ESPN.com Insider Chad Ford writes, “This (#19 to Orlando) is a long way for Jones to slip in the draft. Many believe he’s a top-five talent, but no one knows what position he’ll play in the pros. His situation reminds me a lot of the one Josh Smith was in a few years ago. Jones may find a home in the lottery, but if he doesn’t he could slide this far. Given Jones’ raw talent, he’s definitely worth the risk at this point.”

Video courtesy of Mike Schmitz from ValleyoftheSuns and Draft Express


Arnett Moultrie (6-11; 220) – With his tenacity, athleticism, 7-2 wingspan and 37 inch vertical leap Moultrie would instantly cure the Sixers rebounding problems at both ends of the floor.  Moultrie thrives by scoring (16.4 ppg.) off the offensive glass — put back dunks are his preferred method – as well as off the alley-oop.  These high percentage looks helped Moultrie shoot 54.9% from the field last season at Mississippi State.  One scout I talked with compared him to a young Jermaine O’Neal, which if you can remember back to when O’Neal was healthy and could actually play, you would know that is a great compliment.  One thing you realize about Moutltrie after only a few minutes of watching the kid play is that he is explosive on the interior because he is so quick and athletic that he grabs boards and put the ball back up before the defense even know what hit them.  The same can be said for his post game, as Moultire receives the ball and does not hesitate to go to work on a defender.  He just has a unique gift that allows him to score in the paint in a fast and fluid motion.  Still the gift is a little raw and in need of development, so it will be interesting to see how well this natural ability translates to the NBA.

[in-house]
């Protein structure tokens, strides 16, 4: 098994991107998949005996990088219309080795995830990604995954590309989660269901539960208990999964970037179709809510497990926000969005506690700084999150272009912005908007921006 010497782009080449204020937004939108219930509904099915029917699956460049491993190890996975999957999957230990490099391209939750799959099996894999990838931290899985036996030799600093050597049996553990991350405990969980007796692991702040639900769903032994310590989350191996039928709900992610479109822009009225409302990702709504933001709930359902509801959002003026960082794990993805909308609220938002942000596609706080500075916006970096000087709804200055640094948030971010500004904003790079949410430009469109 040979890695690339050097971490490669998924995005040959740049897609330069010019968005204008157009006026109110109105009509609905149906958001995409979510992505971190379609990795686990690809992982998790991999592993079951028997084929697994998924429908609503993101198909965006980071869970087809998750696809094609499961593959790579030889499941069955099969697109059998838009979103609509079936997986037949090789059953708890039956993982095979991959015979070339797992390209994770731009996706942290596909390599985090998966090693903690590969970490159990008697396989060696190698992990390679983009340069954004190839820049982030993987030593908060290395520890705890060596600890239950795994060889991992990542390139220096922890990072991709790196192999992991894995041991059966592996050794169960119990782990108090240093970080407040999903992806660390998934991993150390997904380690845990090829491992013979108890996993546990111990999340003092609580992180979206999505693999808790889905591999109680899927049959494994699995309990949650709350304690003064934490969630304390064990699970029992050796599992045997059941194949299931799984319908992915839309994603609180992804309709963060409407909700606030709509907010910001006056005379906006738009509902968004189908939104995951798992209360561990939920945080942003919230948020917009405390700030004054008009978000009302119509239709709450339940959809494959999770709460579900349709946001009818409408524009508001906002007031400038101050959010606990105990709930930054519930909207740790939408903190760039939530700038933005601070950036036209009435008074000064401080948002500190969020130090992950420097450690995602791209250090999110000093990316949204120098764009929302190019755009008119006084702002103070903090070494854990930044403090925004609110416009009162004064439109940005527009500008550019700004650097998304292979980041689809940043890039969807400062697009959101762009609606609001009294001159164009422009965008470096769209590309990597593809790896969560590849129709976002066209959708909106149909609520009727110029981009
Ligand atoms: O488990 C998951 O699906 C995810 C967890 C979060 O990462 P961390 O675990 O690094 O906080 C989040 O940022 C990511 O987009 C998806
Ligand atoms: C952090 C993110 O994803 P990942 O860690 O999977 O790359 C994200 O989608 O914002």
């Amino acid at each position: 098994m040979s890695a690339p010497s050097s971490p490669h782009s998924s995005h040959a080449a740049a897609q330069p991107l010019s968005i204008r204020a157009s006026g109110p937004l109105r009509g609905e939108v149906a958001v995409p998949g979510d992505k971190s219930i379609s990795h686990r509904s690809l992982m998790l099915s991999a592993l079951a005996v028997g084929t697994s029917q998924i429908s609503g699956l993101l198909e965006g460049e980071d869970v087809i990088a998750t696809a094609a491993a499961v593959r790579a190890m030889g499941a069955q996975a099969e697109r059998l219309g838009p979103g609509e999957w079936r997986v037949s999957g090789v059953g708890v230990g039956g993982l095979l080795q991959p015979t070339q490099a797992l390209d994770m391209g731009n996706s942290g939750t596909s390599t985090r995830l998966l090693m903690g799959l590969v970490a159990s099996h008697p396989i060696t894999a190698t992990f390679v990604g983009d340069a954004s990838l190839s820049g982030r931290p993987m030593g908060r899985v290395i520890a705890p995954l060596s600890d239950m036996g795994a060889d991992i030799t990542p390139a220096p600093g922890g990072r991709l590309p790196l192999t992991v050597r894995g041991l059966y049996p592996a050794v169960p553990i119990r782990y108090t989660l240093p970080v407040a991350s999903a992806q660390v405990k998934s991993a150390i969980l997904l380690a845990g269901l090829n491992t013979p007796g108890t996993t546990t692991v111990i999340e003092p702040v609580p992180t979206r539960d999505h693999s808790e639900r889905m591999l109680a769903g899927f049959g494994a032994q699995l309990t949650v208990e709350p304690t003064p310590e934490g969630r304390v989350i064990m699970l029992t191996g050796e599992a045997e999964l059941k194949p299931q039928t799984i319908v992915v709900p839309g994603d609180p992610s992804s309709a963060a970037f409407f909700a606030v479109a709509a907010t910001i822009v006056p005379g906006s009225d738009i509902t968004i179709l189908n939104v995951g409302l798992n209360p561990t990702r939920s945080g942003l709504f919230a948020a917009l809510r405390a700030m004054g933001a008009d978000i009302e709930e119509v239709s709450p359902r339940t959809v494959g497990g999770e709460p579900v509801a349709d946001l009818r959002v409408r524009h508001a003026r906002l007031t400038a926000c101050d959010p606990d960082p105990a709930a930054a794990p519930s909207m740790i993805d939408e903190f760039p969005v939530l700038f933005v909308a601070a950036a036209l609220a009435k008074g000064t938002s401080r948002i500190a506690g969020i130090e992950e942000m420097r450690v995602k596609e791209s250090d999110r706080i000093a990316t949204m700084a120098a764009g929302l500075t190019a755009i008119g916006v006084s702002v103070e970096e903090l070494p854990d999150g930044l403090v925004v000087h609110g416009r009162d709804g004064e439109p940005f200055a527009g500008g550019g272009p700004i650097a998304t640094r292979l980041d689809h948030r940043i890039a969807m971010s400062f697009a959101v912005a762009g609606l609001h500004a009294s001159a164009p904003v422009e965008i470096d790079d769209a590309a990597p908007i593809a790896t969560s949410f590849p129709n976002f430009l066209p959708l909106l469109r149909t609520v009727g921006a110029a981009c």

Matt Kamalsky of Draftexpress.com writes, “On the offensive end, Moultrie is clearly at his best when he can utilize his excellent tools off the ball, attacking the basket on cuts and offensive rebounds. His length and leaping ability make him an alley-oop machine in the halfcourt, frequently getting open around the rim and throwing down any pass that comes his way. On more contested opportunities, Moultrie is a strong finisher around the rim, usually relying on finesse a little more than he probably should, but showing good touch and ability to use his length to get shots off… Moultrie actually looks at his best in the post when he’s able to play more of a power game, taking advantage of his size and length to finish over the opposition or drawing contact and getting to the free throw line. Against higher caliber opponents, there is less opportunity for him to do this effectively, and it would be even harder in the NBA, so this area of his game still needs plenty of work.”